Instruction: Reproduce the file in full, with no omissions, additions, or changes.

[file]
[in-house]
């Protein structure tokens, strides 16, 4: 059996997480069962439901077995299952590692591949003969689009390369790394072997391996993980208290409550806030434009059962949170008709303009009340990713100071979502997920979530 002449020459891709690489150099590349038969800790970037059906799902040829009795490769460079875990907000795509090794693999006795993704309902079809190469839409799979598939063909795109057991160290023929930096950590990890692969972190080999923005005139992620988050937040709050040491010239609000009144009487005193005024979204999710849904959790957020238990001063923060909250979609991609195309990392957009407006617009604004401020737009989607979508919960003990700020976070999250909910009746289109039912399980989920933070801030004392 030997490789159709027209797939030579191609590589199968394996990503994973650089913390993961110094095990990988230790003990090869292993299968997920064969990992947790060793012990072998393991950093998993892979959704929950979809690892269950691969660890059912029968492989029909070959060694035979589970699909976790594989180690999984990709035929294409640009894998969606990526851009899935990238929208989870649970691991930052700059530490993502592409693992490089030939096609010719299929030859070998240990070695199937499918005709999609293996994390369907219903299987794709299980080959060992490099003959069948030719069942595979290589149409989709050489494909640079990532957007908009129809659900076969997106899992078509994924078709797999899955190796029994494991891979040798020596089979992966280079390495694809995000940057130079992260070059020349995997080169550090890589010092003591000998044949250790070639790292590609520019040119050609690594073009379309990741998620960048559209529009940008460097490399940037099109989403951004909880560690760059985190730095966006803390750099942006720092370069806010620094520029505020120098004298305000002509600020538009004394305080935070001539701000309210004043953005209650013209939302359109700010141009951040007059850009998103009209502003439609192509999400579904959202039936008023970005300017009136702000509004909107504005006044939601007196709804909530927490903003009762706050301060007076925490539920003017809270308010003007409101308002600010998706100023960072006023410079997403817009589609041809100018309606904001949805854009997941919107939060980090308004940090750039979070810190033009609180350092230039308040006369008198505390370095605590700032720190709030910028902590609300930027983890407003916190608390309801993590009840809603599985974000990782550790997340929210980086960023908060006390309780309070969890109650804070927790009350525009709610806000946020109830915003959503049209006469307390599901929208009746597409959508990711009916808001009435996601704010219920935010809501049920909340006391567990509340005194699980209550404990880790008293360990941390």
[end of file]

[in-house]
């Protein structure tokens, strides 16, 4: 059996997480069962439901077995299952590692591949003969689009390369790394072997391996993980208290409550806030434009059962949170008709303009009340990713100071979502997920979530 002449020459891709690489150099590349038969800790970037059906799902040829009795490769460079875990907000795509090794693999006795993704309902079809190469839409799979598939063909795109057991160290023929930096950590990890692969972190080999923005005139992620988050937040709050040491010239609000009144009487005193005024979204999710849904959790957020238990001063923060909250979609991609195309990392957009407006617009604004401020737009989607979508919960003990700020976070999250909910009746289109039912399980989920933070801030004392 030997490789159709027209797939030579191609590589199968394996990503994973650089913390993961110094095990990988230790003990090869292993299968997920064969990992947790060793012990072998393991950093998993892979959704929950979809690892269950691969660890059912029968492989029909070959060694035979589970699909976790594989180690999984990709035929294409640009894998969606990526851009899935990238929208989870649970691991930052700059530490993502592409693992490089030939096609010719299929030859070998240990070695199937499918005709999609293996994390369907219903299987794709299980080959060992490099003959069948030719069942595979290589149409989709050489494909640079990532957007908009129809659900076969997106899992078509994924078709797999899955190796029994494991891979040798020596089979992966280079390495694809995000940057130079992260070059020349995997080169550090890589010092003591000998044949250790070639790292590609520019040119050609690594073009379309990741998620960048559209529009940008460097490399940037099109989403951004909880560690760059985190730095966006803390750099942006720092370069806010620094520029505020120098004298305000002509600020538009004394305080935070001539701000309210004043953005209650013209939302359109700010141009951040007059850009998103009209502003439609192509999400579904959202039936008023970005300017009136702000509004909107504005006044939601007196709804909530927490903003009762706050301060007076925490539920003017809270308010003007409101308002600010998706100023960072006023410079997403817009589609041809100018309606904001949805854009997941919107939060980090308004940090750039979070810190033009609180350092230039308040006369008198505390370095605590700032720190709030910028902590609300930027983890407003916190608390309801993590009840809603599985974000990782550790997340929210980086960023908060006390309780309070969890109650804070927790009350525009709610806000946020109830915003959503049209006469307390599901929208009746597409959508990711009916808001009435996601704010219920935010809501049920909340006391567990509340005194699980209550404990880790008293360990941390």